The Gift of Suffering

Perhaps the most important question within religious discussions is the question of suffering. When we discuss this with non-theists, we can engage in a why would discussion. As in, “why would an all-powerful all-loving God allow his people to suffer?” And while these conversations do happen amongst Christians, the more pertinent question for Christians is a what question, mainly, “What should a Christian do in the face of great suffering?” To answer this question properly, we have to turn to Scripture.

One of my favorite Scriptural explorations on the topic of suffering and evil is the book of Habakkuk. I would strongly suggest reading the whole book, but for our purposes, I’ll summarize it.

The prophet Habakkuk is distressed over the amount of sin he sees amongst God’s people. He’s not only upset with Judah’s sin, but at the fact that it doesn’t - to him - seem to concern God. So, here’s how their conversation goes (in a very abbreviated form):

Habakkuk: Look at all the wickedness, when are you going to stop it?”

God: “I see it and I’m going to punish it through the Babylonians.”

Habakkuk: “Wait, we have a lot of wickedness, in our midst, but the Babylonians are so much worse! Would you really use them to punish us??”

God: “Even if I explained my ways to you, you wouldn’t understand it. I’m working something incredible.”

So, this is where we are in the story. Imagine the horror of the most powerful nation in the world coming in to completely destroy your people. Not only did they posses military might, but the Babylonians were unforgiving and unmerciful. How would you respond to God if you were to receive this news?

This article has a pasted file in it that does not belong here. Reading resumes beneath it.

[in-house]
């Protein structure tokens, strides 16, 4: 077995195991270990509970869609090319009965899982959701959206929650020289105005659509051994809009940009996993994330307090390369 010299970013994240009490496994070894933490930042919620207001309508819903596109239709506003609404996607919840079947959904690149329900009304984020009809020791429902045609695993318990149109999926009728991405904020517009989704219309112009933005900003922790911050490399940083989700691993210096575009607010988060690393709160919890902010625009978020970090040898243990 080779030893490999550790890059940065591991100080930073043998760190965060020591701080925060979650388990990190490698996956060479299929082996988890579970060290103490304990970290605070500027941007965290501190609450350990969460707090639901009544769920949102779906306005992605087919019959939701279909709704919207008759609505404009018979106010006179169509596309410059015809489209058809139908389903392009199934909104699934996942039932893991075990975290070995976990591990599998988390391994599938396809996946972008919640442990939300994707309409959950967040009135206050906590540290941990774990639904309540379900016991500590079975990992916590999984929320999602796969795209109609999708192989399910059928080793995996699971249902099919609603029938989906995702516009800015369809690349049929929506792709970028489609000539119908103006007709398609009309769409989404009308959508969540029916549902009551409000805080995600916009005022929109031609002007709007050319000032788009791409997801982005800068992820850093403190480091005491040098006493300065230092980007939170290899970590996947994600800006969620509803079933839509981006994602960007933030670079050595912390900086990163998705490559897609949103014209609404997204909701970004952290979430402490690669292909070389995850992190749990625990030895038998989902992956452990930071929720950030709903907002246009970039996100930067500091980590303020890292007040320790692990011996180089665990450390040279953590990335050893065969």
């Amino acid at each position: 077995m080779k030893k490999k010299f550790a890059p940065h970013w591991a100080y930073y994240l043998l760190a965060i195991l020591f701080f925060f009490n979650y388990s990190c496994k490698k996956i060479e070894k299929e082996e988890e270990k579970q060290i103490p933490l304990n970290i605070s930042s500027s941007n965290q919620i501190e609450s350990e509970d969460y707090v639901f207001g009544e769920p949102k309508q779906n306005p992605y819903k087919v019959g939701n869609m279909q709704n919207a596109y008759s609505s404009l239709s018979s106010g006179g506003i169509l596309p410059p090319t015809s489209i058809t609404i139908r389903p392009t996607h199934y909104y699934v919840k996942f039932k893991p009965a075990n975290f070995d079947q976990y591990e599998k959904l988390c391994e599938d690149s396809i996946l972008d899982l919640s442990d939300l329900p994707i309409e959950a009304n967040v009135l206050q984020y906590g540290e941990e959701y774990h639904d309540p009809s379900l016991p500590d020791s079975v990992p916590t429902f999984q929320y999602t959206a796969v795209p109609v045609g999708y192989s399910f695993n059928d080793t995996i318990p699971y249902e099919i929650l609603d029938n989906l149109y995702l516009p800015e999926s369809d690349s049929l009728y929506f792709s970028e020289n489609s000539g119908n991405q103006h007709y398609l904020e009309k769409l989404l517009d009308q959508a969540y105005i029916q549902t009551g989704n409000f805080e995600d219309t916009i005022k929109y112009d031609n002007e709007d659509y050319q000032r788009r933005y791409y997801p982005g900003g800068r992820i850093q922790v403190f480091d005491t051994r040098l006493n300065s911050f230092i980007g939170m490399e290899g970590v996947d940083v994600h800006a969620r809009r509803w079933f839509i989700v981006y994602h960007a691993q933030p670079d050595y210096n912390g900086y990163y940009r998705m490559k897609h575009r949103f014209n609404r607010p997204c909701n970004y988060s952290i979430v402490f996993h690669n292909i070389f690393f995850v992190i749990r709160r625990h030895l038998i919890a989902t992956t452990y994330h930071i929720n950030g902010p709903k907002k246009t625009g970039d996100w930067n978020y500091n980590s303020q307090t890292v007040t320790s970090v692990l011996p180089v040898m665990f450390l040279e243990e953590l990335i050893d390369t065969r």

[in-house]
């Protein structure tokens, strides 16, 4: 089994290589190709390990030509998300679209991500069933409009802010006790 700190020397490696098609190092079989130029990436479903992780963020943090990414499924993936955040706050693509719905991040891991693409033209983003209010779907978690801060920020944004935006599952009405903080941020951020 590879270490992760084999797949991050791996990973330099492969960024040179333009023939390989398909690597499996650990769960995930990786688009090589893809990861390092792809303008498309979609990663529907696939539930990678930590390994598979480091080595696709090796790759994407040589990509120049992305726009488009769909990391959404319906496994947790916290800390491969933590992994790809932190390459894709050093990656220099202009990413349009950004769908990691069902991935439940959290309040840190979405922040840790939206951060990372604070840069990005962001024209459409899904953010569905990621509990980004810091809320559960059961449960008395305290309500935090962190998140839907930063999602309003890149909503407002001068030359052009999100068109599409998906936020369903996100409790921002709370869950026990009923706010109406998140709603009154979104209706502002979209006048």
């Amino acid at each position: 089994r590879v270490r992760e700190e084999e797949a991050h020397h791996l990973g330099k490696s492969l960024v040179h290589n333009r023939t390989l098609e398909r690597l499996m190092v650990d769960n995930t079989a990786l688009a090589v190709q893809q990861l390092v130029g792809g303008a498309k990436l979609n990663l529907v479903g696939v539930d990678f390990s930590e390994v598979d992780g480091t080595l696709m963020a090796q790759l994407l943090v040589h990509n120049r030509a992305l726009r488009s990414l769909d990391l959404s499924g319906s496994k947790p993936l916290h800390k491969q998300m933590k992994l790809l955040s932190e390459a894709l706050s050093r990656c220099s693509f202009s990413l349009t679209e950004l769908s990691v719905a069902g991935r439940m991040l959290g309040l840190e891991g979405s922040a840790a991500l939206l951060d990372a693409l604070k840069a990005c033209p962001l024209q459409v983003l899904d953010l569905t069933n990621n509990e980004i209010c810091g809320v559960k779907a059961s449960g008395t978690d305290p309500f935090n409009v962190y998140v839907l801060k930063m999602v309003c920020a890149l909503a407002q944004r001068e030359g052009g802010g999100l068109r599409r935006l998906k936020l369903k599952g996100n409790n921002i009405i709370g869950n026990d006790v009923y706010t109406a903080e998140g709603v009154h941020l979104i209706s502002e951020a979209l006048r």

Habakkuk, though a small, obscure, and somewhat unpopular book, provides a profound answer to the question of suffering: joy.

Here’s Habakkuk’s response:

“Though the fig tree should not blossom, nor fruit be on the vines, the produce of the olive fail and the fields yield no food, the flock be cut off from the fold and there be no herd in the stalls, yet I will rejoice in the Lord; I will take joy in the God of my salvation. God, the Lord, is my strength; he makes my feet like the deer's; he makes me tread on my high places.” (Habakkuk 3:17-19a)

Habakkuk’s response to this terrifying news is that even if everything is taken from them, God is still the source of their joy and this joy is so amazing and so powerful, that he will be like a deer prancing in the high places.

This is yet another thing that makes Christianity different. In the face of intense suffering, we don’t ignore it, complain about it, or even merely accept it. We receive it with a joy so incomparable that it almost makes us sound crazy.

The gift of suffering is that it provides us with an opportunity for joy in the trusting of our incredible God.

What about you? What suffering (mild or severe) are you experiencing that you might need to view as a gift this week? List it and pray about every day so that you might connect with God and experience the joy he has for you.